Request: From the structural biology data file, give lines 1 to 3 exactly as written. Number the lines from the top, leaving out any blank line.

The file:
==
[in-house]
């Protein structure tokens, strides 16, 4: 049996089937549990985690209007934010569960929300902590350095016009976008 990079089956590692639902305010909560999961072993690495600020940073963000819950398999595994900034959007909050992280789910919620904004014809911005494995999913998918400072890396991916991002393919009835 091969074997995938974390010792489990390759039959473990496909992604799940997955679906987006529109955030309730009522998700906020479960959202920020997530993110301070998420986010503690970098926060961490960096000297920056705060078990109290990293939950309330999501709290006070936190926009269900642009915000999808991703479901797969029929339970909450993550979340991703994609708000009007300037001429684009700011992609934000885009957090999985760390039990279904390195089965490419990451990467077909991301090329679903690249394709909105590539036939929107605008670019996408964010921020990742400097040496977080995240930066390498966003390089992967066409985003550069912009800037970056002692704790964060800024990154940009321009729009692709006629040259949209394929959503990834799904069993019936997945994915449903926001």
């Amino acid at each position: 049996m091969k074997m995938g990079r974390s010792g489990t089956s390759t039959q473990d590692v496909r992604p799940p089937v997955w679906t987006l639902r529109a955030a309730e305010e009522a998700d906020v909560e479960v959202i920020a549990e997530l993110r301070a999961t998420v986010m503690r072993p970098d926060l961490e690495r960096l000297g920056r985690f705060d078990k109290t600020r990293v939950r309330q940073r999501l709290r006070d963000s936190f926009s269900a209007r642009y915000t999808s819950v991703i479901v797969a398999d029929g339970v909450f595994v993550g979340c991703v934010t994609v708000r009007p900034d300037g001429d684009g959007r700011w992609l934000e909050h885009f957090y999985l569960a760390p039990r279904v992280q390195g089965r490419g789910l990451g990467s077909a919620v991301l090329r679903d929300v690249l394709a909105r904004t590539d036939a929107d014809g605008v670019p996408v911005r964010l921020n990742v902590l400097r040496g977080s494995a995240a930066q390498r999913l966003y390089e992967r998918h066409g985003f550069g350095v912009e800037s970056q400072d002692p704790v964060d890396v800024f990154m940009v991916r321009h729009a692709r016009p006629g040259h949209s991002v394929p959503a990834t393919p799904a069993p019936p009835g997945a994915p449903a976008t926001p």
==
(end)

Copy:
[in-house]
């Protein structure tokens, strides 16, 4: 049996089937549990985690209007934010569960929300902590350095016009976008 990079089956590692639902305010909560999961072993690495600020940073963000819950398999595994900034959007909050992280789910919620904004014809911005494995999913998918400072890396991916991002393919009835 091969074997995938974390010792489990390759039959473990496909992604799940997955679906987006529109955030309730009522998700906020479960959202920020997530993110301070998420986010503690970098926060961490960096000297920056705060078990109290990293939950309330999501709290006070936190926009269900642009915000999808991703479901797969029929339970909450993550979340991703994609708000009007300037001429684009700011992609934000885009957090999985760390039990279904390195089965490419990451990467077909991301090329679903690249394709909105590539036939929107605008670019996408964010921020990742400097040496977080995240930066390498966003390089992967066409985003550069912009800037970056002692704790964060800024990154940009321009729009692709006629040259949209394929959503990834799904069993019936997945994915449903926001």
């Amino acid at each position: 049996m091969k074997m995938g990079r974390s010792g489990t089956s390759t039959q473990d590692v496909r992604p799940p089937v997955w679906t987006l639902r529109a955030a309730e305010e009522a998700d906020v909560e479960v959202i920020a549990e997530l993110r301070a999961t998420v986010m503690r072993p970098d926060l961490e690495r960096l000297g920056r985690f705060d078990k109290t600020r990293v939950r309330q940073r999501l709290r006070d963000s936190f926009s269900a209007r642009y915000t999808s819950v991703i479901v797969a398999d029929g339970v909450f595994v993550g979340c991703v934010t994609v708000r009007p900034d300037g001429d684009g959007r700011w992609l934000e909050h885009f957090y999985l569960a760390p039990r279904v992280q390195g089965r490419g789910l990451g990467s077909a919620v991301l090329r679903d929300v690249l394709a909105r904004t590539d036939a929107d014809g605008v670019p996408v911005r964010l921020n990742v902590l400097r040496g977080s494995a995240a930066q390498r999913l966003y390089e992967r998918h066409g985003f550069g350095v912009e800037s970056q400072d002692p704790v964060d890396v800024f990154m940009v991916r321009h729009a692709r016009p006629g040259h949209s991002v394929p959503a990834t393919p799904a069993p019936p009835g997945a994915p449903a976008t926001p």